ECE 418
Introduction to Image and Video Processing
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Displaying course information from Spring 2014.
Section  Type  Times  Days  Location  Instructor 

NB1  LAB    Minh Do 

NL1  LEC  1230  1350  T R  245 Everitt Lab  Minh Do 
Web Page  http://courses.engr.illinois.edu/ece418 

Official Description  Concepts and applications in image and video processing; introduction to multidimensional signal processing: sampling, Fourier transform, filtering, interpolation, and decimation; human visual perception; scanning and display of images and video; image enhancement, restoration and segmentation; digital image and video compression; image analysis. Laboratory exercises promote experience with topics and development of C and MATLAB programs. Course Information: 4 undergraduate hours. 4 graduate hours. Prerequisite: ECE 310; credit or concurrent registration in one of ECE 313, STAT 400, IE 300, MATH 461; MATH 415; experience with C programming language. 
Course Prerequisites  Credit in ECE 310 Credit or concurrent registration in STAT 410 or ECE 313 or STAT 400 or MATH 461 or IE 400 Credit or concurrent registration in MATH 415 
Course Directors 
Pierre Moulin

Detailed Description and Outline 
To introduce students to both the fundamentals and emerging techniques in image and video processing. Topics:

Texts 
Lecture Notes (required) Recommended text: 
Course Goals 
This course is an elective. It introduces the fundamentals of image and video processing to seniors and has two dual goals: (1) provide students with a broad set of skills in this rapidly growing area, and (2) prepare students for further indepth study of this field. 
Instructional Objectives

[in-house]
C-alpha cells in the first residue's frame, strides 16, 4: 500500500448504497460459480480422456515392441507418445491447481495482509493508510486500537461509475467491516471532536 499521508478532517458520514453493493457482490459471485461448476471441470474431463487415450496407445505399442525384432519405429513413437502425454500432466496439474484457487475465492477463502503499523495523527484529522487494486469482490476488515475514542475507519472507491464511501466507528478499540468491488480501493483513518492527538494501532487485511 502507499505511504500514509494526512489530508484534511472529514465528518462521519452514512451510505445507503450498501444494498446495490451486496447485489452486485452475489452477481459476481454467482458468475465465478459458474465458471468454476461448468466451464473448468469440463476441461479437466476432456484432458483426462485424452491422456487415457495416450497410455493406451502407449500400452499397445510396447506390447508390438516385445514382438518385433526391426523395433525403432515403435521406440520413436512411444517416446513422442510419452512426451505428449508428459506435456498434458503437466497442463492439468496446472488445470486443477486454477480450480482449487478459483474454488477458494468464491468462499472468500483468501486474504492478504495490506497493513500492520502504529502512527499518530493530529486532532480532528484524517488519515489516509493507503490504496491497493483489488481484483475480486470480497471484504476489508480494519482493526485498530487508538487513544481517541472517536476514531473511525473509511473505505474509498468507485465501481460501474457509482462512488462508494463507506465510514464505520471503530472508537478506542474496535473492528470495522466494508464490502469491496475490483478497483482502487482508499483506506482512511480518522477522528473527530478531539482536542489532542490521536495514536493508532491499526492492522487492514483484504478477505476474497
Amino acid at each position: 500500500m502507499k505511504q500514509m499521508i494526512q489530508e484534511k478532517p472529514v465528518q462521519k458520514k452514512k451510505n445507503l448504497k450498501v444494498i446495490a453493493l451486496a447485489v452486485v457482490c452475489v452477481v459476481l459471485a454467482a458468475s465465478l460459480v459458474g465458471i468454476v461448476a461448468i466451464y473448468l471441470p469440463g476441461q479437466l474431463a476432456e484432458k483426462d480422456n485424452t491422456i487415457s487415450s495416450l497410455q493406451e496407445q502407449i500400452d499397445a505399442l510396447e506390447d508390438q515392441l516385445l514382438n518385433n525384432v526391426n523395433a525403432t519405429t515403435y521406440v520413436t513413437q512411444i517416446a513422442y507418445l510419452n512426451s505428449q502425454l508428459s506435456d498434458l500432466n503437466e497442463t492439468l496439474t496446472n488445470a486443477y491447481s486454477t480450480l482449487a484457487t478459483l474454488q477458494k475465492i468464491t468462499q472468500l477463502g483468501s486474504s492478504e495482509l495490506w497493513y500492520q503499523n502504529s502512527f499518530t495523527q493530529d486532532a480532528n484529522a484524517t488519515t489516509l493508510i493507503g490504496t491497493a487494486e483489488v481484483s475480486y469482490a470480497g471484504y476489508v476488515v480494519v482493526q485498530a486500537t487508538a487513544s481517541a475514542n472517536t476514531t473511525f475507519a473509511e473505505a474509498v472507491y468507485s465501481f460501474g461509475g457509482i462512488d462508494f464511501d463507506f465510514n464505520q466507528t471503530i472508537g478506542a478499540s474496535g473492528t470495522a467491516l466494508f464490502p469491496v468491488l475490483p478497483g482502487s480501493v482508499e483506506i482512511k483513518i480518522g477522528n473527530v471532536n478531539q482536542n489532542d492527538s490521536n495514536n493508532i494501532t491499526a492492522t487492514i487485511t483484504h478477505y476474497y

A. By the time of Exam No.1 (after 10 lectures), the students should be able to do the following: 1. Compute a twodimensional (2D) Fourier transform in both discrete and continuous spatial coordinates, and implement the 2D discrete Fourier transform. (a,b,k,m) 2. Identify an appropriate sampling resolution, given the 2D spectrum of a continuous image. (a,b,k,m) 3. Perform 2D finiteimpulseresponse (FIR) filtering of images. (a,b,k,m) 4. Design 2D decimation and interpolation schemes. (a,b,k,m) 5. Understand basic properties of the human visual system. (a,b,c,k,m) 6. Quantitatively evaluate image quality based on Frei and Baxter’s color vision model. (a,b,c,k,m) 7. Determine appropriate specifications for a chargecoupleddevice (CCD) camera. (a,b,c,e,k,m) 8. Determine appropriate specifications for the amplitude and spatial resolutions of an image display system based on the characteristics of the images and the contrast sensitivity and spatiotemporal modulation transfer function of the human visual system. (a,b,c,e,h,i,k,m) 9. Design appropriate specifications for a color quantization system based on the color vision properties of the human visual system. (a,b,c,e,h,i,k,m) 10. Design appropriate gamma correction techniques. (a,b,c,e,k,m) 11. Perform halftoning and error diffusion operations. (a,b,c,e,k,m) B. By the time of Exam No.2 (after 20 lectures), the students should be able to do all of the items listed under A, plus the following: 1. Know basic features of digital video standards for highdefinition television (HDTV), standarddefinition television (SDTV), videoconferencing (CIF) and videophones (QCIF). (a,b,c,e,f,h,i,j,k,m) 2. Select an appropriate format for various video applications. (a,b,c,e,h,i,j,k,m) 3. Design a point operation to improve contrast or modify the dynamic range of grayscale and color images. (a,b,c,e,h,i,j,k,m) 4. Perform histogram equalization and histogram specification on an image. (a,b,c,e,h,i,j,k,m) 5. Design an edgeenhancing linear filter. (a,b,c,e,h,i,j,k,m) 6. Design lowpass and median filters for reducing the noise level in an image without drastically affecting image contents, and select an appropriate filter depending on noise characteristics. (a,b,c,e,h,i,j,k,l,m) 7. Derive and implement the linear Wiener restoration filter, given a measurement model and image and noise statistics. (a,b,c,e,h,i,j,k,l,m) 8. Derive and implement an adaptive Wiener filter. (a,b,c,e,h,i,j,k,l,m) 9. Estimate the entropy of a sequence of statistically independent symbols. (a,b,c,e,h,i,j,k,l,m) 10. Apply the concept of entropy to estimate the bit rate of a lossless image coder. (a,b,c,e,h,i,j,k,l,m) 11. Perform runlength coding of a binary image and bit plane encoding of a grayscale image. (a,b,c,e,h,i,j,k,l,m) 12. Perform lossless predictive coding of a grayscale image. (a,b,c,e,h,i,j,k,l,m) 13. Derive the KarhunenLoeve transform based on secondorder image statistics. (a,b,c,e,h,i,j,k,l,m) 14. Perform lossy predictive coding and transform coding of images. (a,b,c,e,h,i,j,k,l,m) 15. Know basic features of the JPEG compression standard (baseline, lossless, progressive and hierarchical modes) and wavelet image compression. (a,b,c,e,h,i,j,k,l,m) C. By the time of the Final Exam (after 28 lectures), the students should be able to do all of the items listed under A and B, plus the following: 1. Perform motion compensation of video sequences using meansquarederror and meanabsoluteerror block matching criteria, and full or fast search techniques. (a,b,c,e,h,i,j,k,l,m) 2. Perform motioncompensated predictive coding of video using forward, backward, and bidirectional predictive methods. (a,b,c,e,h,i,j,k,l,m) 3. Select an appropriate encoding method for each macroblock in a video sequence. (a,b,c,e,h,i,j,k,l,m) 4. Know basic features of MPEG2, MPEG4, and H.264 video compression standards. (a,b,c,e,h,i,j,k,l,m) 5. Implement an edge detection algorithm. (a,b,c,e,h,i,j,k,l,m) 6. Represent a region boundary using chain codes and Fourier descriptors, and evaluate the effects of geometric image transformations on Fourier descriptors. (a,b,c,e,h,i,j,k,l,m) 7. Select appropriate features for image segmentation. (a,b,c,e,h,i,j,k,l,m)